Wash your hands and watch bacteria spread. That doesn’t sound good, but a new study revealed that all the soap dispensers at an Ohio school were contaminated with bacteria that cause illness. After kids used the soap, microbe levels on their hands grew.
MSNBC quotes microbiologist Carrie Zapka:
“This is kind of counterintuitive because soap is supposed to clean you. That soap can be a source of bacteria that can spread beyond the person washing his hands.
“There’s no need to panic. I want people to wash their hands because hand washing is proven to be effective at preventing sickness. We don’t know what the true risk level is in the community.”
Hospitals use dispensers that have replaceable bags or cartridges with their own nozzle and are sealed to prevent contamination. Many public bathrooms use refillable dispensers that are rarely cleaned.
In the lab, researchers put two common species of bacteria that have caused infectious outbreaks into soap and tested two hand washing techniques. The first hand washing method is the full version that doctors do, and the second is the regular daily hand washing we all do, or should do, anyway.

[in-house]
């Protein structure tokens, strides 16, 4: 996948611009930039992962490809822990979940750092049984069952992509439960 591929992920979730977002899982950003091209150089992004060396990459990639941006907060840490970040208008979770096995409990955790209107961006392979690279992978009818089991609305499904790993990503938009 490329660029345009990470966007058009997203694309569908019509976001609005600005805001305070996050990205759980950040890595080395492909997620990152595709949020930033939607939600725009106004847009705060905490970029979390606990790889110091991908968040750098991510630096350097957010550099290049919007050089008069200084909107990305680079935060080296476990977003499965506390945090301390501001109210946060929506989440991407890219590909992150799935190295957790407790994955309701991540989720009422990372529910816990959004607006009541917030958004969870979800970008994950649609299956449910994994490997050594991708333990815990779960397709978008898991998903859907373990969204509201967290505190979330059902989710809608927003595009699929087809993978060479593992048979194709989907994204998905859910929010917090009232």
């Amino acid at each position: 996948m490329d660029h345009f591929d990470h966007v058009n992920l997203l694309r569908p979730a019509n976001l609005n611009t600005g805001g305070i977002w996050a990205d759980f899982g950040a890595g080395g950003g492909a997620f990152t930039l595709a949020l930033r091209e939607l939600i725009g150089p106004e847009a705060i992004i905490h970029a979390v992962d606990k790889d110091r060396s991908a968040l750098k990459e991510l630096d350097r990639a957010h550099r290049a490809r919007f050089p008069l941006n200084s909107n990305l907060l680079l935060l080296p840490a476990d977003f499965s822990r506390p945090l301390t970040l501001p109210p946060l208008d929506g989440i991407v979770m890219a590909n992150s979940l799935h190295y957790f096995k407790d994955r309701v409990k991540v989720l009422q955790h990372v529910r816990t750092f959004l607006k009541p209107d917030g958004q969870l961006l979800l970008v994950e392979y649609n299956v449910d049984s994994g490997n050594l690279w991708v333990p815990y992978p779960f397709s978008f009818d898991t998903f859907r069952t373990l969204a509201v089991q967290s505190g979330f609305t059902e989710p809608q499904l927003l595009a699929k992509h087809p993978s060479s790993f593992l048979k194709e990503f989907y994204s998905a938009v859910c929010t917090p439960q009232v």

People who washed with the highly contaminated soap ended up with more bacteria on their hands after washing, in turn transferring more bacteria to items they touched.
Following up with a visit to an elementary school that had the open style refillable soap dispensers, the researchers found all 14 dispensers were contaminated with potentially harmful bacteria. Students and staff who washed with the soap had 26 times more bacteria on their hands than before they washed.
Replacing the dispensers with sealed ones had good results — they were free of contamination a full year later.
“Our findings further show that extrinsic contamination of hand soap can be eliminated or considerably reduced through the use of sealed-soap-dispensing systems,” say study authors.
Hand washing is still one of the best things your can do to prevent common illnesses and promote good health. But you might want to check out the type of dispensers used in public bathrooms.
Zapka works with Gojo Industries, makers of skin health and hygiene products, including soaps and soap dispensers. The study is reported in Applied and Environmental Microbiology
Ann Pietrangelo is the author of “No More Secs! Living, Laughing & Loving Despite Multiple Sclerosis,” a memoir. She is a member of the American Society of Journalists and Authors and The Author’s Guild, and a regular contributor to Care2 Healthy & Green Living and Care2 Causes. Follow on Twitter @AnnPietrangelo